Pain and Mitochondria

Maria Gail MassageI get excited when I find articles on health research which educate without requiring one to wade through medical terminology and re-read to grasp their meaning. I’ve just discovered one such article about the body’s immune system, entitled “Why Does Pain Hurt So Much” by Paul Ingraham.

Every time our primary defense is breached, every time our skin is broken, infection-fighting white blood cells rush to the site by the millions to fight off invading microbes. These white blood cells also destroy some healthy tissue in the process, causing additional pain. But this is a normal part of inflammation, and makes good sense in the overall immune battle against bacterial invaders. We wouldn’t want it any other way.

But suppose we sustain an internal injury where the skin is not damaged (perhaps a sprained ankle or rotator cuff injury), posing no threat of bacterial infection? Yet our body responds with exactly the same reaction! White blood cells still rush to the scene, where they attack and kill any cells in the area — including ours. Inflammation. Pain. How did this happen?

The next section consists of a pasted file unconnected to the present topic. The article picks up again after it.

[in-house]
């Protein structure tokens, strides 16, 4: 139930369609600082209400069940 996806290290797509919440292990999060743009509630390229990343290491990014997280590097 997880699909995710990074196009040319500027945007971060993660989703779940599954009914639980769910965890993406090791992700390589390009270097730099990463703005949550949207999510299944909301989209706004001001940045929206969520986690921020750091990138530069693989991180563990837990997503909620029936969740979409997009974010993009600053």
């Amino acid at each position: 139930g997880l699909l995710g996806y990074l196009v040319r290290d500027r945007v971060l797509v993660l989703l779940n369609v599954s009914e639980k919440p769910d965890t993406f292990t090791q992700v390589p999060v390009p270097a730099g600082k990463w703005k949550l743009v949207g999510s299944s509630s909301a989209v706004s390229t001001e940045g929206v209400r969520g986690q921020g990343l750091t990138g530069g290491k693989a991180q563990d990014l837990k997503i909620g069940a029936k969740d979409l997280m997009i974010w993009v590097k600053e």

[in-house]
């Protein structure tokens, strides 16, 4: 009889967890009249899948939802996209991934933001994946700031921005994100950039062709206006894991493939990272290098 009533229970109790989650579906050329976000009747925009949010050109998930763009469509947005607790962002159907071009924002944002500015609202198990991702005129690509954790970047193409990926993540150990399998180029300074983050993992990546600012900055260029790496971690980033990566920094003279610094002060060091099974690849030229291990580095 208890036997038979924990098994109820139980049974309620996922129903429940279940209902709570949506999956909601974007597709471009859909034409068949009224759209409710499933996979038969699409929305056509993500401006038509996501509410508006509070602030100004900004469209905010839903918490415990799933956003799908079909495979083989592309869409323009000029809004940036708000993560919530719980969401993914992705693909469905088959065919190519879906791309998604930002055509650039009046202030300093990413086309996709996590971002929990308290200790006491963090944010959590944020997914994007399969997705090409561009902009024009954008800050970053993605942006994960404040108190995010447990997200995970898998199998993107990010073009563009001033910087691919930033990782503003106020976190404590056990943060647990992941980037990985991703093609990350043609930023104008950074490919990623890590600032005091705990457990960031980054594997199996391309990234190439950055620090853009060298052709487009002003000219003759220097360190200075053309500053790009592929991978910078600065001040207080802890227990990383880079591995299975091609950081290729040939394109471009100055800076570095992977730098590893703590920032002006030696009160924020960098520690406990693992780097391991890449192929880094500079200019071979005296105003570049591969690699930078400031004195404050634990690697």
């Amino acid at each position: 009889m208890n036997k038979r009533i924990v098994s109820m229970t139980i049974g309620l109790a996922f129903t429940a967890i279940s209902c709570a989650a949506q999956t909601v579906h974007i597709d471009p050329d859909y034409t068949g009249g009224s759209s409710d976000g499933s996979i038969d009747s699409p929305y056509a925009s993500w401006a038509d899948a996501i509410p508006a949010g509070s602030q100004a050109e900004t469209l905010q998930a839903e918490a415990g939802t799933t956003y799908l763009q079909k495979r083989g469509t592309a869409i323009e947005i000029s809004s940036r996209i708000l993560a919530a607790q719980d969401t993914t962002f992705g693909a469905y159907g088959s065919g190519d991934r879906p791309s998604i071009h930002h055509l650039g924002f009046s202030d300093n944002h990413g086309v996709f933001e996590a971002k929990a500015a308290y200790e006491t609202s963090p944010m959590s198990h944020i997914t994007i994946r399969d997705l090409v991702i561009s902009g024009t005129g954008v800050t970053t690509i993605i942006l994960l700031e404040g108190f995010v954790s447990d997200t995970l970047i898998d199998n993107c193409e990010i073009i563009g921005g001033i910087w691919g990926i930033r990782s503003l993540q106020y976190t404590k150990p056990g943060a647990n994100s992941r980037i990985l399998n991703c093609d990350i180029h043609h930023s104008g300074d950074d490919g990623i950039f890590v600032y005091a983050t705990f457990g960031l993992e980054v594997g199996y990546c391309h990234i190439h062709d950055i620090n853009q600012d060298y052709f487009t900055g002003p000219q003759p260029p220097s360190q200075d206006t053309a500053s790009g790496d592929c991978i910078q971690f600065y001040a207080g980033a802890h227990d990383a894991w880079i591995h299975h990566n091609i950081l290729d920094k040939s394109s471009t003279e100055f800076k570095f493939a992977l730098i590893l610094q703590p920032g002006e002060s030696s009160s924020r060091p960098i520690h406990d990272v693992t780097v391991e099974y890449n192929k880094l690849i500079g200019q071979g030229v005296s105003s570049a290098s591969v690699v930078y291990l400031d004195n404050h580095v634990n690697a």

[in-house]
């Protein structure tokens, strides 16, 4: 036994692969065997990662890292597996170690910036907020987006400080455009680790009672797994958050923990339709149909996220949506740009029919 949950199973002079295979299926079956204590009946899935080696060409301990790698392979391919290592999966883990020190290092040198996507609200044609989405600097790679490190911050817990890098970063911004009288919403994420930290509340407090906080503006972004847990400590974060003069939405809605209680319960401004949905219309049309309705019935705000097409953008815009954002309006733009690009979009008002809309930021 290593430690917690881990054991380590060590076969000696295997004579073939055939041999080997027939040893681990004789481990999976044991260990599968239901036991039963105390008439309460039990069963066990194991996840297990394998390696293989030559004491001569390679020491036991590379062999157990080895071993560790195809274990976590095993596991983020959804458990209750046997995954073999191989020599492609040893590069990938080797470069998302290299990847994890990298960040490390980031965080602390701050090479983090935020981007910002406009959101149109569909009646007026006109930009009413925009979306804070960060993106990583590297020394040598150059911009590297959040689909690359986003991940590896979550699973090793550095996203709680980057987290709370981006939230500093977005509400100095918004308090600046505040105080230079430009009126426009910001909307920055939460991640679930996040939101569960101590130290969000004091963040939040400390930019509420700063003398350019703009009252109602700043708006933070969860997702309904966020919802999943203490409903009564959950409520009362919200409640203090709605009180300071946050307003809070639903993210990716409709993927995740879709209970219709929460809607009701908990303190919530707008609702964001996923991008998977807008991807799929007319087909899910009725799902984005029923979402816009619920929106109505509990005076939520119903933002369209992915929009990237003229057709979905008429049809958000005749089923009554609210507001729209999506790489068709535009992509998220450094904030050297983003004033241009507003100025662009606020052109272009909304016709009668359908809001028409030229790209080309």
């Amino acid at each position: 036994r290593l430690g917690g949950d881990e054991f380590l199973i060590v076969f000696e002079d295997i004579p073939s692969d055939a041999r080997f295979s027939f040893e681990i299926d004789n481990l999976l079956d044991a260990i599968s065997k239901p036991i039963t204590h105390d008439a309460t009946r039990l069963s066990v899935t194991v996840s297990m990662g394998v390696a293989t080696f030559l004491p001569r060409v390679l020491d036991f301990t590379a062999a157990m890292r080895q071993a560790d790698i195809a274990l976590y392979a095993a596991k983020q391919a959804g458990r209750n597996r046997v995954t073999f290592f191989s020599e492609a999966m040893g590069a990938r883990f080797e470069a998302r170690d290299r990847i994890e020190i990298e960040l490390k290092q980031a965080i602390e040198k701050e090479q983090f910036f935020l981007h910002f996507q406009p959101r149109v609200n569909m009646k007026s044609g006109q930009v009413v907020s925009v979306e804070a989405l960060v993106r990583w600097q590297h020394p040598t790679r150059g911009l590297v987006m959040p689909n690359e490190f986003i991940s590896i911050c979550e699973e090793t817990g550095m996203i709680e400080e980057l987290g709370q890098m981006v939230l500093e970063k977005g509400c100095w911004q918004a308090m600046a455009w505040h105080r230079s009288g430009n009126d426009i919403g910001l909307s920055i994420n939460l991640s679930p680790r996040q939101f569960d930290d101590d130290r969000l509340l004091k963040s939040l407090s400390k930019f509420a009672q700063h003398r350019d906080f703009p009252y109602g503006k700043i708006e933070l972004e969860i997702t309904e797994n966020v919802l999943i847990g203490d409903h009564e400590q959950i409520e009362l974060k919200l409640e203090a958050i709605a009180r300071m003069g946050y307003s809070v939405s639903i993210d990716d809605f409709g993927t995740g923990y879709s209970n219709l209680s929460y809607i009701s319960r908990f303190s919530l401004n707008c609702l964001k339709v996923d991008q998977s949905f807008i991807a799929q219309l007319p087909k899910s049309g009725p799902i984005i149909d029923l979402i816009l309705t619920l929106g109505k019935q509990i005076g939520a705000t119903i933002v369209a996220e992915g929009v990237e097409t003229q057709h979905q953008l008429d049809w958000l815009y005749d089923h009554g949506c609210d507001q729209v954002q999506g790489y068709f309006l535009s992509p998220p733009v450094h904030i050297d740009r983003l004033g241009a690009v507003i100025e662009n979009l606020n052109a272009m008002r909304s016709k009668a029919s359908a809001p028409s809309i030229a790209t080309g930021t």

A long time ago, multi-cellular organisms formed a symbiotic relationship with a bacteria. Those bacteria became permanent residents of every cell in our bodies. They became cellular organs called mitochondria. Mitochondria are the energy-producing organelles of our cells, welcome guests providing a critical service without which we would die. In spite of the long relationship, mitochondria have remained autonomous, even retaining their own DNA. Living within our cells, they are safe from roaming white blood cells. But when internal injury occurs and body cells are ruptured, white blood cells recognize them as foreign bacteria and attack. The result: inflammation and pain.

The article goes on to speculate about the possible role of this immune over-reaction in common pain problems such as trigger points, arthritis and muscle pulls. You can read the article on .